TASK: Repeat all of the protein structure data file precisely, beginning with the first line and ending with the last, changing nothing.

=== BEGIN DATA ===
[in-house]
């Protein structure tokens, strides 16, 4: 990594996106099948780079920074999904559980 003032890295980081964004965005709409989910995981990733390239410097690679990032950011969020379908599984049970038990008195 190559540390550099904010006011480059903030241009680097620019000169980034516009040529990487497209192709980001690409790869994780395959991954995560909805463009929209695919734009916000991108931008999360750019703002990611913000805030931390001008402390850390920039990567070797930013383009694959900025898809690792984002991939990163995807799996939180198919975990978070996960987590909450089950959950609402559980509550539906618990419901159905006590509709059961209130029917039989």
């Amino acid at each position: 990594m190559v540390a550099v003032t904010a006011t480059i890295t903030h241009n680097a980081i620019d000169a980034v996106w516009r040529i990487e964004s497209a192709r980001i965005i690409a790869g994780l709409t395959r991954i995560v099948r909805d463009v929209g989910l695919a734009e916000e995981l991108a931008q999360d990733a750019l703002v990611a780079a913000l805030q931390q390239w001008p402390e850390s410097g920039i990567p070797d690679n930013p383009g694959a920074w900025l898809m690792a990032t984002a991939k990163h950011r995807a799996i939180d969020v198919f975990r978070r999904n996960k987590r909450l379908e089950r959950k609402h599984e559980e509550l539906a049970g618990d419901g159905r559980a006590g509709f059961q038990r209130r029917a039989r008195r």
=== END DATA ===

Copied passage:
[in-house]
């Protein structure tokens, strides 16, 4: 990594996106099948780079920074999904559980 003032890295980081964004965005709409989910995981990733390239410097690679990032950011969020379908599984049970038990008195 190559540390550099904010006011480059903030241009680097620019000169980034516009040529990487497209192709980001690409790869994780395959991954995560909805463009929209695919734009916000991108931008999360750019703002990611913000805030931390001008402390850390920039990567070797930013383009694959900025898809690792984002991939990163995807799996939180198919975990978070996960987590909450089950959950609402559980509550539906618990419901159905006590509709059961209130029917039989």
């Amino acid at each position: 990594m190559v540390a550099v003032t904010a006011t480059i890295t903030h241009n680097a980081i620019d000169a980034v996106w516009r040529i990487e964004s497209a192709r980001i965005i690409a790869g994780l709409t395959r991954i995560v099948r909805d463009v929209g989910l695919a734009e916000e995981l991108a931008q999360d990733a750019l703002v990611a780079a913000l805030q931390q390239w001008p402390e850390s410097g920039i990567p070797d690679n930013p383009g694959a920074w900025l898809m690792a990032t984002a991939k990163h950011r995807a799996i939180d969020v198919f975990r978070r999904n996960k987590r909450l379908e089950r959950k609402h599984e559980e509550l539906a049970g618990d419901g159905r559980a006590g509709f059961q038990r209130r029917a039989r008195r």